Dance is a popular and enjoyable form of exercise and with Strictly Come Dancing back on our screens it’s sure to encourage more people to take it up. Starting dance from a young age has lots of benefits and you never know, one day your child could become the next strictly star!
Check the line up of stars on the show this year – https://www.bbc.co.uk/news/entertainment-arts-49186435
From my personal experience, dancing from an early age has massively improved my confidence in various aspects of everyday life. As quite a shy girl growing up, I found the activity has given me a lot more confidence and created opportunities that may not have presented themselves otherwise. Confidence is not about luck or in the genes so through the use of safe psychological techniques, thought processes can be identified and changed. In a dance class, children could be encouraged to perform to others or create their own movements which can alter their thought process when they begin to feel good about what they are doing and therefore improving their confidence levels. It can physically refresh them and improve their mood. Especially in group dancing, it provides a social environment which can release stress and become a distraction from any worries. After school clubs are great for this as children are socialising with their peers in a controlled, fun environment.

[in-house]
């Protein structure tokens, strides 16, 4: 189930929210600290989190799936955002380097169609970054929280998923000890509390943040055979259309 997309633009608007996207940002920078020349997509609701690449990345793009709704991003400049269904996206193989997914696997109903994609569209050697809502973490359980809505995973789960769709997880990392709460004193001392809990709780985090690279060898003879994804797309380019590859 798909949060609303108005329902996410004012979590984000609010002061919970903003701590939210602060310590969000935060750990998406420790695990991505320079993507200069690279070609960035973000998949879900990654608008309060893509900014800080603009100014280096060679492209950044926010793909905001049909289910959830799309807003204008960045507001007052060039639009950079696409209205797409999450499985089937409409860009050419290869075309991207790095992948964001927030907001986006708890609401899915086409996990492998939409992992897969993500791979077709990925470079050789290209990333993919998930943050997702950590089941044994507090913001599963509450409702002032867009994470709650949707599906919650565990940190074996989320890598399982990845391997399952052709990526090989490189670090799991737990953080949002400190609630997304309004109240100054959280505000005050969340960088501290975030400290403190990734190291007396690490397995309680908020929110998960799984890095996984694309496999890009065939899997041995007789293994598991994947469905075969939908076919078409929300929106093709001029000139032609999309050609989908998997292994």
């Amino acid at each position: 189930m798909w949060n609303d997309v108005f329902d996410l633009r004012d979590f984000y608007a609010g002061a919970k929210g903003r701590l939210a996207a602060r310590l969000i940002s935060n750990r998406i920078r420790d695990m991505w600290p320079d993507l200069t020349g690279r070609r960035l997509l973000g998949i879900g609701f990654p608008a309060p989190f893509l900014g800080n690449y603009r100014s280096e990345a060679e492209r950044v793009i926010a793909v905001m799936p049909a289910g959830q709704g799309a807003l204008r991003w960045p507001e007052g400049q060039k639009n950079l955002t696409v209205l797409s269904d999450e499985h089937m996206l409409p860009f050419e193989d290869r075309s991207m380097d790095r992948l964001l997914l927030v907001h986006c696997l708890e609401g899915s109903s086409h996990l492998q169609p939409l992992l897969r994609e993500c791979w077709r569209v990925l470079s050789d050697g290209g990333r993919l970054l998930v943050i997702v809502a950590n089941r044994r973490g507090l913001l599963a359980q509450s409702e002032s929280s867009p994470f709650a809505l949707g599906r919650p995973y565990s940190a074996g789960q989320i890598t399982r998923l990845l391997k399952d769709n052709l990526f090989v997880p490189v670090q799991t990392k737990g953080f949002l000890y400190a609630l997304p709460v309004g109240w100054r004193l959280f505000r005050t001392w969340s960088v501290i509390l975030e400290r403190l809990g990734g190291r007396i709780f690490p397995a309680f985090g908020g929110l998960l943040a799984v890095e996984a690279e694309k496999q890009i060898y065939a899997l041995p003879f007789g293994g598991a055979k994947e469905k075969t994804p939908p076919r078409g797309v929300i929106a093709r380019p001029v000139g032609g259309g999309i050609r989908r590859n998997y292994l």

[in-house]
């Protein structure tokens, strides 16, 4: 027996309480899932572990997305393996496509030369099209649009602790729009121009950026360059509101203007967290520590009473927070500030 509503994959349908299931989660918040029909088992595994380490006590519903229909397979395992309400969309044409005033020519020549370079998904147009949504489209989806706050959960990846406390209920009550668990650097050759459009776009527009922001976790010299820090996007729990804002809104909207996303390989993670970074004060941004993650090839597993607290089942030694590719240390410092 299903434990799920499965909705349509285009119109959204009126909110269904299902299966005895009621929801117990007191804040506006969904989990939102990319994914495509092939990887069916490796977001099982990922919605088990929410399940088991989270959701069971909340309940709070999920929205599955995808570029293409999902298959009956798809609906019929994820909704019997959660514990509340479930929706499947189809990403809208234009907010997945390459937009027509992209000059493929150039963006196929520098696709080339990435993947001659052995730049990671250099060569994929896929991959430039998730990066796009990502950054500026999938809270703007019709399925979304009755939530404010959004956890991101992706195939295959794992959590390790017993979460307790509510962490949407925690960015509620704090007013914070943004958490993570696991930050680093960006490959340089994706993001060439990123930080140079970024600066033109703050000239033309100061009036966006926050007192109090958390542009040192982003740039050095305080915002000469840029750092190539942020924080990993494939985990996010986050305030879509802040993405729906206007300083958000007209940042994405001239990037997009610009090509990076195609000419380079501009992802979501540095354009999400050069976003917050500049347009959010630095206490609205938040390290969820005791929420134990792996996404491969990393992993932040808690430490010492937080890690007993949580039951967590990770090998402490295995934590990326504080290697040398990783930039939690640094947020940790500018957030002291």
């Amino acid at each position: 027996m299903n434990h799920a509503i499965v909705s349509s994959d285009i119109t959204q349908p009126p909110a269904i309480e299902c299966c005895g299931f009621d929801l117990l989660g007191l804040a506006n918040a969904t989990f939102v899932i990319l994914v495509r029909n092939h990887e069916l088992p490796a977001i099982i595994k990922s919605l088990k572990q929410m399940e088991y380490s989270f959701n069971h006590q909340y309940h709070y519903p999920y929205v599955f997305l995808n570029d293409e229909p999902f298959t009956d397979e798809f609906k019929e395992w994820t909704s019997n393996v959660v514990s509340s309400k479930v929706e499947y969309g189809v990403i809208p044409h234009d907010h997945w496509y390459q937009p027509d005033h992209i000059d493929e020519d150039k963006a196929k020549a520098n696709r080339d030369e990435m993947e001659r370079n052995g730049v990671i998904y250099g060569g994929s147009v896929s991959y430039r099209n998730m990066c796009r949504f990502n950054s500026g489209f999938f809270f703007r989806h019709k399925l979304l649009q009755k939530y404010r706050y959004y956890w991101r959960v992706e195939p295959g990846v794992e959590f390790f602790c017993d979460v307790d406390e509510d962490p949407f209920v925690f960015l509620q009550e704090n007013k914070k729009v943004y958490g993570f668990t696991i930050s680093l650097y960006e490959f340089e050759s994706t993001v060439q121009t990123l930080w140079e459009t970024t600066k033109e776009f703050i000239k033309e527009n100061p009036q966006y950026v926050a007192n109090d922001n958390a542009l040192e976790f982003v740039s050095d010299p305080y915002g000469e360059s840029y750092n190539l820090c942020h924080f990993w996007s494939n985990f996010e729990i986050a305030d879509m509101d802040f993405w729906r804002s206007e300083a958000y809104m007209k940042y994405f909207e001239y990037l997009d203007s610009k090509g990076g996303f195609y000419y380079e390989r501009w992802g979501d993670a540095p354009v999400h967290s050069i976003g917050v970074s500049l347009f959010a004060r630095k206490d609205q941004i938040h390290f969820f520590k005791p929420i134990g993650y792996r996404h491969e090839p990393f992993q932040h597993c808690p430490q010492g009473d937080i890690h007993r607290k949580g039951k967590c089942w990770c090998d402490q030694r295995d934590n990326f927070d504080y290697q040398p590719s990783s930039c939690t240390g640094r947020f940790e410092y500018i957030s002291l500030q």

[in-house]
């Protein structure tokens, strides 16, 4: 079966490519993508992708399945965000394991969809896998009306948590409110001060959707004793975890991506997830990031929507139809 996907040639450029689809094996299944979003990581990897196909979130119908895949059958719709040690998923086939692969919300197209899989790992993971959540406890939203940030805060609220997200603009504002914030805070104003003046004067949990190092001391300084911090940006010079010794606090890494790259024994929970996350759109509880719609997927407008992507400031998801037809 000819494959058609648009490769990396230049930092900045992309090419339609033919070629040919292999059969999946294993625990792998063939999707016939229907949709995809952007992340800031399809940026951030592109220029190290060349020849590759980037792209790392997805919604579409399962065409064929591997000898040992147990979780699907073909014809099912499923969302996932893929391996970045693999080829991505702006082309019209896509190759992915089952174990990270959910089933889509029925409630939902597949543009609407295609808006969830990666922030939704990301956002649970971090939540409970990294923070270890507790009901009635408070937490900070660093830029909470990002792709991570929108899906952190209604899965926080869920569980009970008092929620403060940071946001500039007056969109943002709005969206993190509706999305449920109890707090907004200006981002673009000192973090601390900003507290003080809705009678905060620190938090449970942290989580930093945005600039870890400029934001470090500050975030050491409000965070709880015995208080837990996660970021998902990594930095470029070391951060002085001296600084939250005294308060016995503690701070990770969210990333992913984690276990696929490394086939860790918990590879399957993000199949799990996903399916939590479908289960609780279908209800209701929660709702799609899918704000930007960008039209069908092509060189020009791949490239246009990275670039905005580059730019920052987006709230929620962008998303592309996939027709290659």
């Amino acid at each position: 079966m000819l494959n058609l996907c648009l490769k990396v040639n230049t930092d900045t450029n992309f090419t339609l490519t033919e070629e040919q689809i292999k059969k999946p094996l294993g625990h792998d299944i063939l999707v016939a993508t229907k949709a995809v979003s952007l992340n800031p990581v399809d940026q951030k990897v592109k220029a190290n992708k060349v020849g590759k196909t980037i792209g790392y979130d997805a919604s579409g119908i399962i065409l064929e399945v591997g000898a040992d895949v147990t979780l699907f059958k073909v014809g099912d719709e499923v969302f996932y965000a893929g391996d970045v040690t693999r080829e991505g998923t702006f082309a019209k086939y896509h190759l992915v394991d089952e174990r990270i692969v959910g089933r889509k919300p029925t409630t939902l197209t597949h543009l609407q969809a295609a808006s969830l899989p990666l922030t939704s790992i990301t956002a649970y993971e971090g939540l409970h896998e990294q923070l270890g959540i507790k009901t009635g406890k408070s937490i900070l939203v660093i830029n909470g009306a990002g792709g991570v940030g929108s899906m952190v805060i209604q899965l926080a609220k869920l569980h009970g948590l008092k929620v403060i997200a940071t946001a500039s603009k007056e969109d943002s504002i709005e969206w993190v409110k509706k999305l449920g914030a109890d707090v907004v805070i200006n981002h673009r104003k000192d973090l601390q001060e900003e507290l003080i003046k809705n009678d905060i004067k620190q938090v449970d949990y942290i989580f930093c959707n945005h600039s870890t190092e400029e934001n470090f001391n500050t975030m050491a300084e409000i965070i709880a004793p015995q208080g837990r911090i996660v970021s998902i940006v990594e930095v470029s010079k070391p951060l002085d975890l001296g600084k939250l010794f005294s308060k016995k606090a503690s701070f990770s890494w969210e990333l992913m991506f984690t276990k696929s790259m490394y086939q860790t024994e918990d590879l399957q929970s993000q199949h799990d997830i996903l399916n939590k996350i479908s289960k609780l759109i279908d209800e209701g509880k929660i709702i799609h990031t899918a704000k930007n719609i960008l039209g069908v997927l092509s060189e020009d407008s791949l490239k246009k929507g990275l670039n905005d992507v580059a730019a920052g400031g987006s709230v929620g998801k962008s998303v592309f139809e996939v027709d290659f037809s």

Confidence can also be linked to communication. Two thirds of all communication are non-verbal which dancing can help to improve. This is an everyday life skill that young children should have the opportunity to develop to help them in the future.
There are added physical and health benefits to dancing such as balance, co-ordination, flexibility and technical ability. It is also an aerobic form of exercise which can potentially help to lose weight and improve eating habits to children who my need this. Most children will not realise they are even exercising when having fun dancing even though they are still gaining these added physical and health benefits.
Trained dancers are highly disciplined and teaching this from a young age can help with their focus and ability to listen. Whilst children may not be joining in dance classes to become a professional ballet dancer, the discipline they would receive can help in other aspects of life for example in a school class.
It’s important to note that dancing is for all, no matter what age, ability, gender, etc. Getting your children involved with dance can give them great opportunities whether it be in after school clubs or at a more competitive/ performative level.